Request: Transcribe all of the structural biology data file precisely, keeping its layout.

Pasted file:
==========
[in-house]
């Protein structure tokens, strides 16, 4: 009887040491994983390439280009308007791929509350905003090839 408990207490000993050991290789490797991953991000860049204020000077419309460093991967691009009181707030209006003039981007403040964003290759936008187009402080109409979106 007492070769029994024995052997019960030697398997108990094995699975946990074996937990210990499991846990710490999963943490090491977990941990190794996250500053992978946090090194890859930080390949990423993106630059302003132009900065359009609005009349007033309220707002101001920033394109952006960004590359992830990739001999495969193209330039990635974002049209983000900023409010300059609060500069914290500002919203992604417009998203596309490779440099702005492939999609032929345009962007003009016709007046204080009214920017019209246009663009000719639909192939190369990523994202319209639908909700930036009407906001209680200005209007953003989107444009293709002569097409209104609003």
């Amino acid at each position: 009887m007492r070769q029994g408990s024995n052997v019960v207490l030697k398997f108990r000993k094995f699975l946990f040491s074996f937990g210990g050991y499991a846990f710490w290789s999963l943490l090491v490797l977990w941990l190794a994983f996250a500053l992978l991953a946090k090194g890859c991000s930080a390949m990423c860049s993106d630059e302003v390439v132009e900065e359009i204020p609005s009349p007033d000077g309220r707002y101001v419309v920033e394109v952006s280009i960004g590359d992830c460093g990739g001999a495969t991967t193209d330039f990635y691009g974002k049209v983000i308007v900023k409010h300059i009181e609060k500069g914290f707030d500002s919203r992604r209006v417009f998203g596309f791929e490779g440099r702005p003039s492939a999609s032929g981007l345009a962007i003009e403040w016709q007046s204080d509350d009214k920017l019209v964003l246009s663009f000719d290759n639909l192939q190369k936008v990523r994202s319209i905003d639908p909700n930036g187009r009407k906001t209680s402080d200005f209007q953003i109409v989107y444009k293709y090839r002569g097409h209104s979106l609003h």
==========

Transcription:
[in-house]
């Protein structure tokens, strides 16, 4: 009887040491994983390439280009308007791929509350905003090839 408990207490000993050991290789490797991953991000860049204020000077419309460093991967691009009181707030209006003039981007403040964003290759936008187009402080109409979106 007492070769029994024995052997019960030697398997108990094995699975946990074996937990210990499991846990710490999963943490090491977990941990190794996250500053992978946090090194890859930080390949990423993106630059302003132009900065359009609005009349007033309220707002101001920033394109952006960004590359992830990739001999495969193209330039990635974002049209983000900023409010300059609060500069914290500002919203992604417009998203596309490779440099702005492939999609032929345009962007003009016709007046204080009214920017019209246009663009000719639909192939190369990523994202319209639908909700930036009407906001209680200005209007953003989107444009293709002569097409209104609003």
């Amino acid at each position: 009887m007492r070769q029994g408990s024995n052997v019960v207490l030697k398997f108990r000993k094995f699975l946990f040491s074996f937990g210990g050991y499991a846990f710490w290789s999963l943490l090491v490797l977990w941990l190794a994983f996250a500053l992978l991953a946090k090194g890859c991000s930080a390949m990423c860049s993106d630059e302003v390439v132009e900065e359009i204020p609005s009349p007033d000077g309220r707002y101001v419309v920033e394109v952006s280009i960004g590359d992830c460093g990739g001999a495969t991967t193209d330039f990635y691009g974002k049209v983000i308007v900023k409010h300059i009181e609060k500069g914290f707030d500002s919203r992604r209006v417009f998203g596309f791929e490779g440099r702005p003039s492939a999609s032929g981007l345009a962007i003009e403040w016709q007046s204080d509350d009214k920017l019209v964003l246009s663009f000719d290759n639909l192939q190369k936008v990523r994202s319209i905003d639908p909700n930036g187009r009407k906001t209680s402080d200005f209007q953003i109409v989107y444009k293709y090839r002569g097409h209104s979106l609003h």